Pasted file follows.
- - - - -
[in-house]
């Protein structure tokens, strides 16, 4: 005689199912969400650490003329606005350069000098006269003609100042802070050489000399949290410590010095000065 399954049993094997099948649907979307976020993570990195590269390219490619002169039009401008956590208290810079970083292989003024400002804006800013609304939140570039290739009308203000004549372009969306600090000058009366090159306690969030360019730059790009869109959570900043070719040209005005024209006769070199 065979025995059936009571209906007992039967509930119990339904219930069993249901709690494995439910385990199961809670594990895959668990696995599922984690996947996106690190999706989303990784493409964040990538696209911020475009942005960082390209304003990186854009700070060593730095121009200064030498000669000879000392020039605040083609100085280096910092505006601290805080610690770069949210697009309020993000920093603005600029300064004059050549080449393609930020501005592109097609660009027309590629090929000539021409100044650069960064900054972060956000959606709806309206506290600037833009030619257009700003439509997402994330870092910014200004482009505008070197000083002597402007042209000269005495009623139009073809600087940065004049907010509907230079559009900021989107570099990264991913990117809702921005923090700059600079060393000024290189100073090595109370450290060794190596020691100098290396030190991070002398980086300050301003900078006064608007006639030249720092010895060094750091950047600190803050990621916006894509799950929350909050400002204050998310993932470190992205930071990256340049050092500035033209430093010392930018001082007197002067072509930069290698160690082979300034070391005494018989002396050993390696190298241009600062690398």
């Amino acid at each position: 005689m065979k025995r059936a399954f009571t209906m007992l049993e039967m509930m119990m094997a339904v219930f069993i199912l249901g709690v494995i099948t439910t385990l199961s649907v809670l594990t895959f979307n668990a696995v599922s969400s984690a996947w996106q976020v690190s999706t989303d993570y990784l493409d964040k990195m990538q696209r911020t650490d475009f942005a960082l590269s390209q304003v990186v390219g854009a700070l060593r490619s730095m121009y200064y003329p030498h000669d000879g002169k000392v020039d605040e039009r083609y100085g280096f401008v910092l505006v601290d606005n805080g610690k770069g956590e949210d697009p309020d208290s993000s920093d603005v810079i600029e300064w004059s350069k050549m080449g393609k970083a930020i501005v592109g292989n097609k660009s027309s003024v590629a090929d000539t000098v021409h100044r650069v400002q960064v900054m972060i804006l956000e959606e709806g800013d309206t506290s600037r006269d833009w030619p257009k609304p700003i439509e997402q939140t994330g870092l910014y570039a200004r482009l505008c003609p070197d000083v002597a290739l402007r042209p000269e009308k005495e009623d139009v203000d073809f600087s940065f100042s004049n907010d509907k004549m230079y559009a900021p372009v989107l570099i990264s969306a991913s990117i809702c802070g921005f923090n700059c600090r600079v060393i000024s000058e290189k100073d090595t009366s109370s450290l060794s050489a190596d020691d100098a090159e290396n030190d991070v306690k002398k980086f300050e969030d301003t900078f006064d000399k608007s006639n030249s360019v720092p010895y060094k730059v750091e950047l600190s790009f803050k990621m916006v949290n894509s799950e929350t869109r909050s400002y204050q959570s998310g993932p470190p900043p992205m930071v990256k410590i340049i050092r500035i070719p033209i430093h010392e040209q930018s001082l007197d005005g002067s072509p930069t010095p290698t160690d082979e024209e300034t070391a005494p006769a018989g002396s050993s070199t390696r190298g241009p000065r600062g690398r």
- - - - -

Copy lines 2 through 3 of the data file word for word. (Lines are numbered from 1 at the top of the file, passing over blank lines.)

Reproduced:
């Protein structure tokens, strides 16, 4: 005689199912969400650490003329606005350069000098006269003609100042802070050489000399949290410590010095000065 399954049993094997099948649907979307976020993570990195590269390219490619002169039009401008956590208290810079970083292989003024400002804006800013609304939140570039290739009308203000004549372009969306600090000058009366090159306690969030360019730059790009869109959570900043070719040209005005024209006769070199 065979025995059936009571209906007992039967509930119990339904219930069993249901709690494995439910385990199961809670594990895959668990696995599922984690996947996106690190999706989303990784493409964040990538696209911020475009942005960082390209304003990186854009700070060593730095121009200064030498000669000879000392020039605040083609100085280096910092505006601290805080610690770069949210697009309020993000920093603005600029300064004059050549080449393609930020501005592109097609660009027309590629090929000539021409100044650069960064900054972060956000959606709806309206506290600037833009030619257009700003439509997402994330870092910014200004482009505008070197000083002597402007042209000269005495009623139009073809600087940065004049907010509907230079559009900021989107570099990264991913990117809702921005923090700059600079060393000024290189100073090595109370450290060794190596020691100098290396030190991070002398980086300050301003900078006064608007006639030249720092010895060094750091950047600190803050990621916006894509799950929350909050400002204050998310993932470190992205930071990256340049050092500035033209430093010392930018001082007197002067072509930069290698160690082979300034070391005494018989002396050993390696190298241009600062690398």
């Amino acid at each position: 005689m065979k025995r059936a399954f009571t209906m007992l049993e039967m509930m119990m094997a339904v219930f069993i199912l249901g709690v494995i099948t439910t385990l199961s649907v809670l594990t895959f979307n668990a696995v599922s969400s984690a996947w996106q976020v690190s999706t989303d993570y990784l493409d964040k990195m990538q696209r911020t650490d475009f942005a960082l590269s390209q304003v990186v390219g854009a700070l060593r490619s730095m121009y200064y003329p030498h000669d000879g002169k000392v020039d605040e039009r083609y100085g280096f401008v910092l505006v601290d606005n805080g610690k770069g956590e949210d697009p309020d208290s993000s920093d603005v810079i600029e300064w004059s350069k050549m080449g393609k970083a930020i501005v592109g292989n097609k660009s027309s003024v590629a090929d000539t000098v021409h100044r650069v400002q960064v900054m972060i804006l956000e959606e709806g800013d309206t506290s600037r006269d833009w030619p257009k609304p700003i439509e997402q939140t994330g870092l910014y570039a200004r482009l505008c003609p070197d000083v002597a290739l402007r042209p000269e009308k005495e009623d139009v203000d073809f600087s940065f100042s004049n907010d509907k004549m230079y559009a900021p372009v989107l570099i990264s969306a991913s990117i809702c802070g921005f923090n700059c600090r600079v060393i000024s000058e290189k100073d090595t009366s109370s450290l060794s050489a190596d020691d100098a090159e290396n030190d991070v306690k002398k980086f300050e969030d301003t900078f006064d000399k608007s006639n030249s360019v720092p010895y060094k730059v750091e950047l600190s790009f803050k990621m916006v949290n894509s799950e929350t869109r909050s400002y204050q959570s998310g993932p470190p900043p992205m930071v990256k410590i340049i050092r500035i070719p033209i430093h010392e040209q930018s001082l007197d005005g002067s072509p930069t010095p290698t160690d082979e024209e300034t070391a005494p006769a018989g002396s050993s070199t390696r190298g241009p000065r600062g690398r």